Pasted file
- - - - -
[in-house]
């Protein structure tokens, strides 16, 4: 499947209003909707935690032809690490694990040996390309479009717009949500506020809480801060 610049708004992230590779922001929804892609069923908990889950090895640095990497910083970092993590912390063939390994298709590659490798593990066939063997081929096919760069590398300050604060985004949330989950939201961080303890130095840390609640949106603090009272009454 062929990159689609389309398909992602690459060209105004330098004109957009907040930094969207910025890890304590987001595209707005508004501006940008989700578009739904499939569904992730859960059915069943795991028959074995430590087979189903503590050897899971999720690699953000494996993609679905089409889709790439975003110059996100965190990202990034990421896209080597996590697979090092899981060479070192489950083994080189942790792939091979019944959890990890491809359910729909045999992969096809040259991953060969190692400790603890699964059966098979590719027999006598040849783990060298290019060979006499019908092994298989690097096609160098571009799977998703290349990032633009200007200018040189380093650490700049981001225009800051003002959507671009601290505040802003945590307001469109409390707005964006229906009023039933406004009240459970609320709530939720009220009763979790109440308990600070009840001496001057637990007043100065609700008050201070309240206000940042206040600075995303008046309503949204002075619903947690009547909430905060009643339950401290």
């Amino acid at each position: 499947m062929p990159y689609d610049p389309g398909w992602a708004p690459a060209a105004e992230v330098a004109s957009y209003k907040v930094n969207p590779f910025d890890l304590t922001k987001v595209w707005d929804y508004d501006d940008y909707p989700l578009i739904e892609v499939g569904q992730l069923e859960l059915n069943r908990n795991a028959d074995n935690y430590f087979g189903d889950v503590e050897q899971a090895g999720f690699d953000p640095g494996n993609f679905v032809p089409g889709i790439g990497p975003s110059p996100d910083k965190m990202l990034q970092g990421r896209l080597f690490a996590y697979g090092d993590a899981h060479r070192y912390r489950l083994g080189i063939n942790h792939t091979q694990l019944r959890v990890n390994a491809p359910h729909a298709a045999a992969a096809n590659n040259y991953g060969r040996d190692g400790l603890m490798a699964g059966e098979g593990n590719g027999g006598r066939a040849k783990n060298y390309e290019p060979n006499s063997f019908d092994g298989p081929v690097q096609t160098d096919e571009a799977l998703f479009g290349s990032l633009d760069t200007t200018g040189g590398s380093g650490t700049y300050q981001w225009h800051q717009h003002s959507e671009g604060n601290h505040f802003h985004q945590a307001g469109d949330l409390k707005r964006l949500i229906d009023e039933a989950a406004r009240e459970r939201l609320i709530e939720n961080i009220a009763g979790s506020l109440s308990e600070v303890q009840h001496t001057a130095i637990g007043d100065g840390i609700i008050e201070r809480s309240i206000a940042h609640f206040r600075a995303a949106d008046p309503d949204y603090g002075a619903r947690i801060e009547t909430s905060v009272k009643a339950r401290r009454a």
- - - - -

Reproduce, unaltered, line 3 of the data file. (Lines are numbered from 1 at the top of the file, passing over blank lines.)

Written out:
């Amino acid at each position: 499947m062929p990159y689609d610049p389309g398909w992602a708004p690459a060209a105004e992230v330098a004109s957009y209003k907040v930094n969207p590779f910025d890890l304590t922001k987001v595209w707005d929804y508004d501006d940008y909707p989700l578009i739904e892609v499939g569904q992730l069923e859960l059915n069943r908990n795991a028959d074995n935690y430590f087979g189903d889950v503590e050897q899971a090895g999720f690699d953000p640095g494996n993609f679905v032809p089409g889709i790439g990497p975003s110059p996100d910083k965190m990202l990034q970092g990421r896209l080597f690490a996590y697979g090092d993590a899981h060479r070192y912390r489950l083994g080189i063939n942790h792939t091979q694990l019944r959890v990890n390994a491809p359910h729909a298709a045999a992969a096809n590659n040259y991953g060969r040996d190692g400790l603890m490798a699964g059966e098979g593990n590719g027999g006598r066939a040849k783990n060298y390309e290019p060979n006499s063997f019908d092994g298989p081929v690097q096609t160098d096919e571009a799977l998703f479009g290349s990032l633009d760069t200007t200018g040189g590398s380093g650490t700049y300050q981001w225009h800051q717009h003002s959507e671009g604060n601290h505040f802003h985004q945590a307001g469109d949330l409390k707005r964006l949500i229906d009023e039933a989950a406004r009240e459970r939201l609320i709530e939720n961080i009220a009763g979790s506020l109440s308990e600070v303890q009840h001496t001057a130095i637990g007043d100065g840390i609700i008050e201070r809480s309240i206000a940042h609640f206040r600075a995303a949106d008046p309503d949204y603090g002075a619903r947690i801060e009547t909430s905060v009272k009643a339950r401290r009454a």